FoodFest began in 2009 as the New Orleans Roadfood Festival with inspiration from my favorite city and one of my favorite foodie websites.  In fact, Roadfood was one of my many inspirations for this blog.  So, to say I was happy to finally attend is an understatement.

To accommodate FoodFest, New Orleans allows the festival to set up at Spanish Plaza, one of the most recognized landmarks in downtown New Orleans.  It’s just a naturally ideal gathering point and central to many of the city’s best tourist attractions.  We arrived there just as the Saturday lunch crowd was gathering.  An abundance of food flavors were already mingling in the air.  The only hard choices would be what to try and how much to eat without feeling miserable later.

For instance, do I try Woody’s Fish Tacos or sample some authentic Texas barbecue brisket from the Salt Lick?  

The line was initially shorter at Woody’s, so I ordered a blackened fish taco and admired the tortillas and the bucket of slaw that would eventually become part of the finished product.  

Trust me, the finished product tasted significantly better than this looks.  I should know by now that I can’t eat and take pictures at the same time.  Suffice to say, this was one of the best fish tacos I’ve had anywhere.

With Salt Lick so close, and the smell and sight of their sizzling pork ribs as encouragement, I didn’t have to go far for my second course.

But since I had already talked up Salt Lick’s brisket from past experience, I had to “settle” for the beef.

Punky approved.  It may have helped that she had found a great resting spot in front of the fountain to people watch.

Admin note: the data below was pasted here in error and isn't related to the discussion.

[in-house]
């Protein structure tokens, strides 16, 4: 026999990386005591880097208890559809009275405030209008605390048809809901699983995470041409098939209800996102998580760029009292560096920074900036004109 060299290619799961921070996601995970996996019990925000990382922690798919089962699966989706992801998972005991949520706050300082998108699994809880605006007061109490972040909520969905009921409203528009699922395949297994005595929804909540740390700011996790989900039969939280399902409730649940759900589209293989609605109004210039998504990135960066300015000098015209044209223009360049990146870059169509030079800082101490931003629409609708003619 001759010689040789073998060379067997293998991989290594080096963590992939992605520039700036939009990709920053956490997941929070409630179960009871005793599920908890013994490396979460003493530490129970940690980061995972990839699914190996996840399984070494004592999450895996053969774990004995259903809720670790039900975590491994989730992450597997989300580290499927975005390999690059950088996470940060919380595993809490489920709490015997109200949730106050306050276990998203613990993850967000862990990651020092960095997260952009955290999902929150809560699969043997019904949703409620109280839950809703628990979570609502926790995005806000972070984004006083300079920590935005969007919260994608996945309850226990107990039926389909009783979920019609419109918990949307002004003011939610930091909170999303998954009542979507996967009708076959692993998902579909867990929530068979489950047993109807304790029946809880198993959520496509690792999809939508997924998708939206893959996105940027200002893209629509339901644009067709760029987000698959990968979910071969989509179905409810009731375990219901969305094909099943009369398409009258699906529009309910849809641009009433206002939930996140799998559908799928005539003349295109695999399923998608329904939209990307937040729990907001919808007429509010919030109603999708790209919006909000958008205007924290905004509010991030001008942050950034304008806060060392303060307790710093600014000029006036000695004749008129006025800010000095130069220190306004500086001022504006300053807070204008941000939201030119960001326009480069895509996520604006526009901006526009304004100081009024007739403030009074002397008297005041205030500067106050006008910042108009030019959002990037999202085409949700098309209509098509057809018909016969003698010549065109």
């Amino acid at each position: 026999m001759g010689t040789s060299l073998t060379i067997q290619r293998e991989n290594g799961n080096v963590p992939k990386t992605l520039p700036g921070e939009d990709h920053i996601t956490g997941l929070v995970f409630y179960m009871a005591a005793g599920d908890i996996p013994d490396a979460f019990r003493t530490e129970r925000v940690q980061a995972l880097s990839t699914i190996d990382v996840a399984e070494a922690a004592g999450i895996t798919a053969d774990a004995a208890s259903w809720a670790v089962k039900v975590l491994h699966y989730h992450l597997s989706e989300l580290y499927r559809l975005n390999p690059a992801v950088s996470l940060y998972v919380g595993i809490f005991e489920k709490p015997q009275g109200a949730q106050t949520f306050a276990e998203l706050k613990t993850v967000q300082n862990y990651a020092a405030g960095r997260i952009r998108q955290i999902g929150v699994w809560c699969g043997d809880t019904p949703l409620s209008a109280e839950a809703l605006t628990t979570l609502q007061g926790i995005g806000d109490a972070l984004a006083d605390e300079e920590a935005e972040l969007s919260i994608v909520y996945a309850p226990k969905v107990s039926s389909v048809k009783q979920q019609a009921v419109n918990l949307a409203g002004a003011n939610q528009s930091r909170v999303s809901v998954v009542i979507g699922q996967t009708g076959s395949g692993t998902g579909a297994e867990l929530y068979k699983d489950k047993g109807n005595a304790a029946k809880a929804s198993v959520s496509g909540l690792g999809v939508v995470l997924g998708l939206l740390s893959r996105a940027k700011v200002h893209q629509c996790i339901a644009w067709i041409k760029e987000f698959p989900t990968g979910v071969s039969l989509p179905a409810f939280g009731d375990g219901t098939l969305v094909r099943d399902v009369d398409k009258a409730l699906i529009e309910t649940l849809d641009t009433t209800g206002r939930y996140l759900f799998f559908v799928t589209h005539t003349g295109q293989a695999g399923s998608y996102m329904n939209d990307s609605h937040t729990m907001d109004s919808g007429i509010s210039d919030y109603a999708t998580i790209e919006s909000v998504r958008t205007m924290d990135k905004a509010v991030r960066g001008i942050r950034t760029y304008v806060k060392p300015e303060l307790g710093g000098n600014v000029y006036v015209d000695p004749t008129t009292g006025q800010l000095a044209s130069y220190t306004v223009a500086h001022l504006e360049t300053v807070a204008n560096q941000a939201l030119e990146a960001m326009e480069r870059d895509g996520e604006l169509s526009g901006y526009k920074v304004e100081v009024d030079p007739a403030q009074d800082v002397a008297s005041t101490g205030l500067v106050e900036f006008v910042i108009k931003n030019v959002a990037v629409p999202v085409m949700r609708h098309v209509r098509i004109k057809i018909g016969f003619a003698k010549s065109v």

It doesn't get more New Orleans than a boiling cauldron of gumbo.
That’s mostly what we did for the next hour or so … watch the people and watch the culinary artists at their craft ...

... and enjoy the live music and the river view behind the stage.

Unfortunately, some of the stands weren’t operational so early in the day.  Punky has a thing for a good grilled cheese, so she was disappointed that we did not get to try The Big Cheezy …

And I still haven’t had a proper meat pie since I last visited Natchitoches almost 20 years ago.  Lasyone’s remains on my must-try list.

However, I was thrilled to finally have the opportunity to taste Gus’s Fried Chicken from Memphis.  Ironic that with all the trips I’ve made to Memphis, it took a trip to New Orleans to sample Gus’s.  And it did not disappoint.  Its reputation is well earned, and it was among the best fried chicken I’ve ever had.

That’s the beauty of FoodFest -- if you’ve missed out on some of the great road foods in the country, FoodFest brings many of them to you, all in one convenient place.  It’s a great concept for foodies who love food made the old fashioned way instead of mass-produced blandness that is so common in chain restaurants.  Plus, FoodFest is free to attend.  Well, the food isn’t free, but the samples are nicely sized and affordable.  

Not that you need another reason to go to New Orleans, but if you happen to be in town next year when FoodFest is happening, it’s worth your time to check it out.  

A commoner dines at Baumgartner’s Cheese Store and Tavern, Monroe, Wis.

I wasn’t sure a place existed that could be the perfect representation of Wisconsin life, but then I traveled through Monroe, Wis., one week...